How Do You Use A Fire Extinguisher?

How do you use a fire extinguisher? When using a fire extinguisher, follow the PASS system. Most fire extinguishers are fairly similar in how they are used even though they come in many shapes and sizes...

Most fire extinguishers are fairly similar in how they are used even though they come in many shapes and sizes with various ratings. Heather Caldwell is the communications manager for Kidde, the world's largest manufacturer of fire safety equipment. She says, "You should read the instructions that are on the label of the fire extinguisher. Then, you know how to use it before a fire starts. Many people don't take the fire extinguisher out of the box."

Owning a fire extinguisher is good, but knowing how to use it is just as important. It won't help you if you can't operate it. Caldwell adds, "To use the fire extinguisher, just remember the PASS system. That stands for pull, aim, squeeze, and sweep - pull the pin, aim the fire extinguisher at the base of the fire, squeeze the handle, and sweep at the base of the fire from side to side." It is also a good idea to "PASS" on this information to others.

Make sure to maintain a safe distance of at least several feet away when using the extinguisher and move forward slightly as the fire dissipates to prevent injury. Different fire extinguishers may recommended different distances for optimal effectiveness of use.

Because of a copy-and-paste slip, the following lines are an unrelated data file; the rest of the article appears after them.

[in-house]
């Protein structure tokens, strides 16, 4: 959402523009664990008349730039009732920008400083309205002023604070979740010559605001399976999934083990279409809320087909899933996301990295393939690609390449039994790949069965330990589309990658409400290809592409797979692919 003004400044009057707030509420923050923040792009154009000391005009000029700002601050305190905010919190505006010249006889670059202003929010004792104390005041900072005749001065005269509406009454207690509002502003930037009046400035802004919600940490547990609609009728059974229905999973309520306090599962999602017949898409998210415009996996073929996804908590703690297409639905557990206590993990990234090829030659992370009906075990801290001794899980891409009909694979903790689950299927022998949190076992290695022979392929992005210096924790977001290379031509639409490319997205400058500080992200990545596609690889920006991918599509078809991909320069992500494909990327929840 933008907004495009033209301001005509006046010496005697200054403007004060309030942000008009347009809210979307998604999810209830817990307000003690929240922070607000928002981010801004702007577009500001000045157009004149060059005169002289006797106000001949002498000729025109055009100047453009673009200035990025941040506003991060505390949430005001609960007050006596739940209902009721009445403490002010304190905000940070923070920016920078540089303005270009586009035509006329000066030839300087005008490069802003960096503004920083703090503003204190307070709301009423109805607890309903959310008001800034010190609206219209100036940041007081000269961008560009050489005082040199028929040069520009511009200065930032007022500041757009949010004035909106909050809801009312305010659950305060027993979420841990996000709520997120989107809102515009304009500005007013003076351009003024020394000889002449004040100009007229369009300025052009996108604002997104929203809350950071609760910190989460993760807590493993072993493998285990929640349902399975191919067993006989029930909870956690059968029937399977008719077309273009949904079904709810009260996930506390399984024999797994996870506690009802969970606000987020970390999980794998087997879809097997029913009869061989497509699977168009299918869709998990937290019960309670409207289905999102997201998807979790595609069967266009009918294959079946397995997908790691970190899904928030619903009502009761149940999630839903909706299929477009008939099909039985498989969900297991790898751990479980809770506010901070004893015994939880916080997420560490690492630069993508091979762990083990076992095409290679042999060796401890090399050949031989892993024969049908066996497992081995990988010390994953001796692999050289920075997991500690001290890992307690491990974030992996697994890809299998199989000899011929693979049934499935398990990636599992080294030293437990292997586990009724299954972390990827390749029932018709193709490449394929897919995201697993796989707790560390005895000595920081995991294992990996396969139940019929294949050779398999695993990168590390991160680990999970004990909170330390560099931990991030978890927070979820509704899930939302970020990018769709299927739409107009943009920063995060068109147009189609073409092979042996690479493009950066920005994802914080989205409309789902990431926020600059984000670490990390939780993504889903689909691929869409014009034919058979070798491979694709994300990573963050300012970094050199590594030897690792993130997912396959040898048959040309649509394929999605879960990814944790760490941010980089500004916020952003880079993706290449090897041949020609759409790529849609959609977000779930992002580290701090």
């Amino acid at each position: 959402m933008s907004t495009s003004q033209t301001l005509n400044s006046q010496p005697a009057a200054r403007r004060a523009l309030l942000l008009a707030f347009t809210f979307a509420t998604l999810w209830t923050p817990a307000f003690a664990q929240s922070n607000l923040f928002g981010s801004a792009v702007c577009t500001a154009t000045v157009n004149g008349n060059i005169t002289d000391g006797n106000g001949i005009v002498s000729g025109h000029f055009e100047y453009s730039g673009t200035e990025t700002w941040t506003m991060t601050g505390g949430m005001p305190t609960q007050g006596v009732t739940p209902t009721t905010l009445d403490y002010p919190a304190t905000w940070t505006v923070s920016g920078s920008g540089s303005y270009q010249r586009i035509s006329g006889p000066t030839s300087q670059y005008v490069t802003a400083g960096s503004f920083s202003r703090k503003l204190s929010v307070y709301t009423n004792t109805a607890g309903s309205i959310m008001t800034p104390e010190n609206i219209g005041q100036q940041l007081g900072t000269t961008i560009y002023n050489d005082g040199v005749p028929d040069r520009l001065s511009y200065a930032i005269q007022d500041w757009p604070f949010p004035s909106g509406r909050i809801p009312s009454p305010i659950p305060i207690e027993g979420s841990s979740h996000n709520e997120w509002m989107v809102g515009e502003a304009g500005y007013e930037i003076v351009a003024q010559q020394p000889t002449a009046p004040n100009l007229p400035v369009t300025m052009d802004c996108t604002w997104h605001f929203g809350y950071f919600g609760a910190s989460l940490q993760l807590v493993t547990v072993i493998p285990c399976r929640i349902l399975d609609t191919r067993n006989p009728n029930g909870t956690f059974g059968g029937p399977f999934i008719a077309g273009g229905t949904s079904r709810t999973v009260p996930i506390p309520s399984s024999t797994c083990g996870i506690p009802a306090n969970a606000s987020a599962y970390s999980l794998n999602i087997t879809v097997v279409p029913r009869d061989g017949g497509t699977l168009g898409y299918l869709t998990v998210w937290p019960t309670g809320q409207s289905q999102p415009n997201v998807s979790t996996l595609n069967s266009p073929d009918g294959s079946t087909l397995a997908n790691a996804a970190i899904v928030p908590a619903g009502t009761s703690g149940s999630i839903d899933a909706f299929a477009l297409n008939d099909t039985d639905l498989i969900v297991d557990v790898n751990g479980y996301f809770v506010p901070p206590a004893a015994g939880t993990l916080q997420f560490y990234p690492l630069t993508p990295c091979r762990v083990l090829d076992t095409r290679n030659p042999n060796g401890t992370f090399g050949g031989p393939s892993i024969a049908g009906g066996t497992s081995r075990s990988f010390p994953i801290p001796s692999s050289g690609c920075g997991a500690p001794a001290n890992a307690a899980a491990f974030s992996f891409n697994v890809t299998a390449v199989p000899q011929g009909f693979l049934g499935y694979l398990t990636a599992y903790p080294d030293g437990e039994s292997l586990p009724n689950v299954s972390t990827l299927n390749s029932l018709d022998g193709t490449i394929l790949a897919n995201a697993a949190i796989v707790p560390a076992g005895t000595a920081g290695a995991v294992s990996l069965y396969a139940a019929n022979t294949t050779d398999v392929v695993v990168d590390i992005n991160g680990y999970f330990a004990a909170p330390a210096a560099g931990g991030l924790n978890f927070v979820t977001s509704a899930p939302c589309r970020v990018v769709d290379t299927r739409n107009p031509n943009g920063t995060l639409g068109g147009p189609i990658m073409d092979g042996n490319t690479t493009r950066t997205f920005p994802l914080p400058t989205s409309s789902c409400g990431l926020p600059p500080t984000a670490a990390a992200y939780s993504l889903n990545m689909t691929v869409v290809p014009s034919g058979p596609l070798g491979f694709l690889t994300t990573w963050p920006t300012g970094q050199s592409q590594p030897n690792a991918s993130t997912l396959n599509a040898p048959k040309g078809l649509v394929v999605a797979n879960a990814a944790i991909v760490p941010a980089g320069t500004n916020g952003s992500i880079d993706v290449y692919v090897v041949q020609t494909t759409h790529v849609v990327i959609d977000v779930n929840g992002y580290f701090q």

An average fire extinguisher will contain enough materials to be full discharged within about 10 seconds if the unit is full and ready to use. If the unit has been partially discharged, it may emit lower levels of the agents in a shorter time frame.

It is a good idea to have a safety drill and to practice use of a fire extinguisher by simulating what to do in an actual emergency. There is no need to actually pull the pin and discharge the contents of an extinguisher in a practice drill as long as you know the proper procedures to follow. This type of drill will let you go through the steps and feel what it is like to hold and operate a fire extinguisher so you are familiar with what to do if an emergency does happen. It is also a good idea to outline escape routes from your home and a central meeting location outside.

Regular monthly inspections of fire extinguishers are a good idea to make sure the devices are free from obstructions, easy to access, and in good working order. If an extinguisher has been used, damaged, or is missing, make sure it is repaired or replaced immediately.

Research your fire extinguisher options and purchase one as soon as possible if your home is not already equipped with one. There are several classifications and ratings for fire extinguishers. Every extinguisher is not to be used on every type of fire. Class A extinguishers are for use with combustible fires like those involving wood, paper, and plastics. Class B extinguishers are for use on fires involving flammable liquids like gasoline, kerosene, paint thinners, or other chemical solvents. Class C extinguishers are designed for use on electrical fires. There are several multipurpose extinguishers on the market that are great for use in most homes. You will want to have one on each level and near the kitchen and bedrooms.

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